International Year of Soils: Feeding our cities
This is the third in a series of articles celebrating the UN FAO’s International Year of Soils and explaining the important role paraquat plays in promoting healthy and productive soils around the world. FAO have developed a Soils Portal designed as a source of soil information. The key messages from FAO are that1:
- Healthy soils are the basis of healthy food, feed, fibre, fuel and medicines.
- Soils support biodiversity
DescriptionThe variety of life in all its forms, levels and combinations. Includes ecosystem diversity, species diversity, and genetic diversity (IUCN, UNEP and WWF, 1991).
Authoritative On-line References and Resourceshttp://earthtrends.wri.org/ EarthTrends is a comprehensive online database, maintained by the World Resources Institute, that focuses on environmental, social, and economic trends. Statistics on biodiversity indicators are available..
- Soils help to combat climate change, having key roles in the cycling of carbon and nitrogen.
- Soils store and filter water, and improve resilience to floods and droughts.
- Soil is a non-renewable resource, essential for food security and sustainability.
Urban farmingIn 2014, the UN estimated that 54% of the global population lived in urban areas.2 The forecast is that by 2050 this figure will reach 66%, with 90% of the increase concentrated in Asia and Africa. In 1990, there were ten ‘mega-cities’ with 10 million inhabitants or more. Currently, there are 28 mega-cities worldwide, lead by Tokyo with 38 million people, followed by Delhi, Shanghai, Mexico City, São Paulo and Mumbai. Urban and peri-urban farming is becoming more important to facilitate and ensure the supply of food to cities, especially fresh vegetables. Surprisingly high productivity can be achieved, but of course, this puts pressure on the soil in terms of maintaining its ability to sustain vigorous and healthy crop growth. However, the availability of land is limited and it is essential to keep precious soil in a good state.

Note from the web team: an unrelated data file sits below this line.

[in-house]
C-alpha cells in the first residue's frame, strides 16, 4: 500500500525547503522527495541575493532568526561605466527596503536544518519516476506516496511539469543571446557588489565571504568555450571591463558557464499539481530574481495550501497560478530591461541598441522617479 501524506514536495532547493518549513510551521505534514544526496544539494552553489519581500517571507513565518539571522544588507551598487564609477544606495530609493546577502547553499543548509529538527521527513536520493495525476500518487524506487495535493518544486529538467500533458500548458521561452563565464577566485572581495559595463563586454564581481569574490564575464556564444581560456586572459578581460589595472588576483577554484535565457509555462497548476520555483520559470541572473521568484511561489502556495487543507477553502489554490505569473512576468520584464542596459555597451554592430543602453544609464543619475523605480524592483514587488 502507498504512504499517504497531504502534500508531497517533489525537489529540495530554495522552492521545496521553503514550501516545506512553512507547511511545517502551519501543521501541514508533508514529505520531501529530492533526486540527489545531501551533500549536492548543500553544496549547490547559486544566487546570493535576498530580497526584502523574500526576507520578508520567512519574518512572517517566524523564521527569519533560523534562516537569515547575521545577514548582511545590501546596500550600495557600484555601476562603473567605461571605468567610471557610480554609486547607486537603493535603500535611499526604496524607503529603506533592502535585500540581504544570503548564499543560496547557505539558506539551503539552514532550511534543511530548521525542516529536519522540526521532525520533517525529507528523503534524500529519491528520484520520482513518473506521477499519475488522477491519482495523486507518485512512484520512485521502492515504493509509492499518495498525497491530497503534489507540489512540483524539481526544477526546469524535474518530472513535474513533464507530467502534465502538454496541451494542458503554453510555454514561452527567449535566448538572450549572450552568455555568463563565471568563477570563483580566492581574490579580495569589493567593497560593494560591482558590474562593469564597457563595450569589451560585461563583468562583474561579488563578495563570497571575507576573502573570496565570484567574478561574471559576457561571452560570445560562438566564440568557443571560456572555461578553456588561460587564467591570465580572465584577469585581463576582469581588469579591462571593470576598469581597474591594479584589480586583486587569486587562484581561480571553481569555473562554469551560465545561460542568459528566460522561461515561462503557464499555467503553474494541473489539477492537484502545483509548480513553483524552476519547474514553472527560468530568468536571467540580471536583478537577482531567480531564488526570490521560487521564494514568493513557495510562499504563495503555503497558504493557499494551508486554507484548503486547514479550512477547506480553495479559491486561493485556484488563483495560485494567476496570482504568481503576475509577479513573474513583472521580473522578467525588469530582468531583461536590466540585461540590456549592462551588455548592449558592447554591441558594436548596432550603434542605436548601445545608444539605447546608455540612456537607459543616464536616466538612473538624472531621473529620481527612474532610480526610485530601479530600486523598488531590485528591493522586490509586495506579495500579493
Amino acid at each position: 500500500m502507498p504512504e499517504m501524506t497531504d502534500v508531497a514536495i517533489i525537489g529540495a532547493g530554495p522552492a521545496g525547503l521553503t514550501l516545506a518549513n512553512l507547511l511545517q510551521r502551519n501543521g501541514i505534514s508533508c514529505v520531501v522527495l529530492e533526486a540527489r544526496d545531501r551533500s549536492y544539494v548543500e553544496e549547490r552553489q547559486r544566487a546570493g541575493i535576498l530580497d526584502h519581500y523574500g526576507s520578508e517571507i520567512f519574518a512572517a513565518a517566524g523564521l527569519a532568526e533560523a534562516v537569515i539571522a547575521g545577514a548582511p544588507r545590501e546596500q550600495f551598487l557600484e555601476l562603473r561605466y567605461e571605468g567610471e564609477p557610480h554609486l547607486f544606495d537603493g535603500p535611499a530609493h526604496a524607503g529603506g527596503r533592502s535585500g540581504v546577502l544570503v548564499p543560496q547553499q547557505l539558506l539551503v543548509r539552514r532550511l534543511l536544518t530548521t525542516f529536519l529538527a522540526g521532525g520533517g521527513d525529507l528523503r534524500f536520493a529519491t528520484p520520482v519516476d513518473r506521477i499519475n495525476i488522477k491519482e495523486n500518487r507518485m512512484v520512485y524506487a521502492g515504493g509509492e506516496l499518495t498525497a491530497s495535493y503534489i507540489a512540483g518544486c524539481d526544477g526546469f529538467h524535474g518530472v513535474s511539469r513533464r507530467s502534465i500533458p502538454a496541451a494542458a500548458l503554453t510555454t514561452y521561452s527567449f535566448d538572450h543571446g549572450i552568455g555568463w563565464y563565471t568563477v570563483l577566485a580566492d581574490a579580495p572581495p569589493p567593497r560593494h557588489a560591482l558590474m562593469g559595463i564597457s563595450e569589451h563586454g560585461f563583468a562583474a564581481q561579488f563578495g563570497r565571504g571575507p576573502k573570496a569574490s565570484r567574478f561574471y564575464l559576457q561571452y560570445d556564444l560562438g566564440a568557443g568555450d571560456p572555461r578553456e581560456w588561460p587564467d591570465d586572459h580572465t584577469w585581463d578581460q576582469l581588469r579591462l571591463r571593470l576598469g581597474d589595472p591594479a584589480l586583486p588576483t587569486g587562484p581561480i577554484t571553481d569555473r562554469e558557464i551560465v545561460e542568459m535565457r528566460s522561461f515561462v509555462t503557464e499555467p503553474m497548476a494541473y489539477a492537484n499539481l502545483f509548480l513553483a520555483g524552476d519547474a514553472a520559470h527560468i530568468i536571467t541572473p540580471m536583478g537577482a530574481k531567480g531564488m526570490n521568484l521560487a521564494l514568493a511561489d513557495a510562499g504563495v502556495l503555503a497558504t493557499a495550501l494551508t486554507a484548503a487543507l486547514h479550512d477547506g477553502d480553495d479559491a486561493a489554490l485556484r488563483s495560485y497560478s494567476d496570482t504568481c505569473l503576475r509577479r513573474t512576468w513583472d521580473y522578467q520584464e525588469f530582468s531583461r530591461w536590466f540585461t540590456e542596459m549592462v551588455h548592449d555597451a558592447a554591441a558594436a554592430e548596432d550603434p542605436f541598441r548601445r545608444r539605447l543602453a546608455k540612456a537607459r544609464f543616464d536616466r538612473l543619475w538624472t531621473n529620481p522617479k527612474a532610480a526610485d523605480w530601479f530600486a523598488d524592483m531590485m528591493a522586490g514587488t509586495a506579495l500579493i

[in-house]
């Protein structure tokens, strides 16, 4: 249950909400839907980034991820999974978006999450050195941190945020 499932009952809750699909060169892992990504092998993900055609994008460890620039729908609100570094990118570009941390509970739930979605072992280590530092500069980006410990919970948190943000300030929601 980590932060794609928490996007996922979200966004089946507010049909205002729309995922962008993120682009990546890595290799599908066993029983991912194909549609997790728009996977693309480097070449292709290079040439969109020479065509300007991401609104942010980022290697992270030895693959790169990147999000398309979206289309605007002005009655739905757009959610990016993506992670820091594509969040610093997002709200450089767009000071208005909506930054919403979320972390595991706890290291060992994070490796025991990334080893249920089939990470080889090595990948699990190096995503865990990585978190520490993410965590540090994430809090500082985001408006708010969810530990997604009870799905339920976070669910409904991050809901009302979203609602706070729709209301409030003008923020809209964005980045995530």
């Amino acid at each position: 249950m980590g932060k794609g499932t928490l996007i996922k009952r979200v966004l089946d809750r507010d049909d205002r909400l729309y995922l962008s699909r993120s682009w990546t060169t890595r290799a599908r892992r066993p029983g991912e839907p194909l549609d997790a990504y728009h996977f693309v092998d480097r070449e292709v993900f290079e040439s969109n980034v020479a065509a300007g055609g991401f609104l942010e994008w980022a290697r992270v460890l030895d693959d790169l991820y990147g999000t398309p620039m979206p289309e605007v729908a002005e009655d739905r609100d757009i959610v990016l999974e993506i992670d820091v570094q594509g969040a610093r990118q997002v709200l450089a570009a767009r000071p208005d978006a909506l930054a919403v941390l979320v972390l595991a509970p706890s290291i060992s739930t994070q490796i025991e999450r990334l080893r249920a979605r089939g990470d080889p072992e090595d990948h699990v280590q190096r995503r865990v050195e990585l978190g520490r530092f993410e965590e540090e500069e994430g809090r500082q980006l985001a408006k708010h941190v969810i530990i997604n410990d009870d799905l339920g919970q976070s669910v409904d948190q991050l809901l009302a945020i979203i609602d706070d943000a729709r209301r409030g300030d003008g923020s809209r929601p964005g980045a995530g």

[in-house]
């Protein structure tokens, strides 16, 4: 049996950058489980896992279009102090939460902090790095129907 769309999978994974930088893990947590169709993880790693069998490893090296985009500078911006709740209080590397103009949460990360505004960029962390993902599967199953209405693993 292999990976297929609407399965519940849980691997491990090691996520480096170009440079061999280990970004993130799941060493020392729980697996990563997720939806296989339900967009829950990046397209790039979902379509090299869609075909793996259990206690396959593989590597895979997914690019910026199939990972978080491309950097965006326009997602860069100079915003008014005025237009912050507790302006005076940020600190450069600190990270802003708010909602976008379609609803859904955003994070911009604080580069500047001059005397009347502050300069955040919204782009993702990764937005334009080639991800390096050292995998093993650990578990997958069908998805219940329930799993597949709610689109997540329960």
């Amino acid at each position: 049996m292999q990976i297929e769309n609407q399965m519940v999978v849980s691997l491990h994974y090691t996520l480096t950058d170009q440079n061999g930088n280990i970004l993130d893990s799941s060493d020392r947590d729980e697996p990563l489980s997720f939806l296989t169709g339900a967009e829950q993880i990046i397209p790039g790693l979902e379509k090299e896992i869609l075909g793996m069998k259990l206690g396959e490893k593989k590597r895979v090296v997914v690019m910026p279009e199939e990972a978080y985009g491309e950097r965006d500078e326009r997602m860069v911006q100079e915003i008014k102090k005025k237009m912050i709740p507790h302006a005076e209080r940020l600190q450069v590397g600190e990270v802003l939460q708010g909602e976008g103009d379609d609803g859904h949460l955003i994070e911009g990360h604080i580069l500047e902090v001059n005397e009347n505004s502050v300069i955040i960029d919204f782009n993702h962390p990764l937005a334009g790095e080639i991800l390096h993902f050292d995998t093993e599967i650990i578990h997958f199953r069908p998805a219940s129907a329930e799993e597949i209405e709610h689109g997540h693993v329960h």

Benefits of paraquatUsing paraquat for weed control in conservation tillage
DescriptionAny tillage and planting system that covers 30 percent or more of the soil surface with crop residue after planting to reduce soil erosion by water.
Authoritative On-line References and ResourcesPurdue University-based Conservation Technology Information Centre. or no-till systems has many benefits, which address the International Year of Soil’s key messages:
- More soil organic matter for improved health, structure and fertility, and locking-up carbon dioxide.
- Crop residues and weed roots remain to stabilize soil and resist erosion.
- Undisturbed fields after harvest provide habitats to increase biodiversity.
- Reduced cultivations mean less soil compaction.
- Paraquat is deactivated immediately on soil contact and does not leach
DescriptionThe natural process by which water soluble substances are carried downward through the soil into groundwater..
Herbicides support city livingAs people flood into cities, fewer and fewer remain in the countryside to grow food. Manual weeding is the most intensive operation on small farms in developing countries. Paraquat and other herbicides provide a solution. Read more …
Paraquat is deactivated in soil and does not leachParaquat is extremely tightly bound to soil particles on contact. This means that it can be used without concern for damaging crops by root uptake and it cannot get into groundwater. Read more …
Growing better vegetables in the PhilippinesParaquat is used before vegetables are planted and can be sprayed around crop plants. Weeds are, therefore, controlled at all stages when crops are vulnerable to weed competition and consequent loss of yield. Read more …
- FAO International Year of Soils website
- United Nations Department of Economic and Social Affairs. 2014 Revision of World Urbanization Prospects.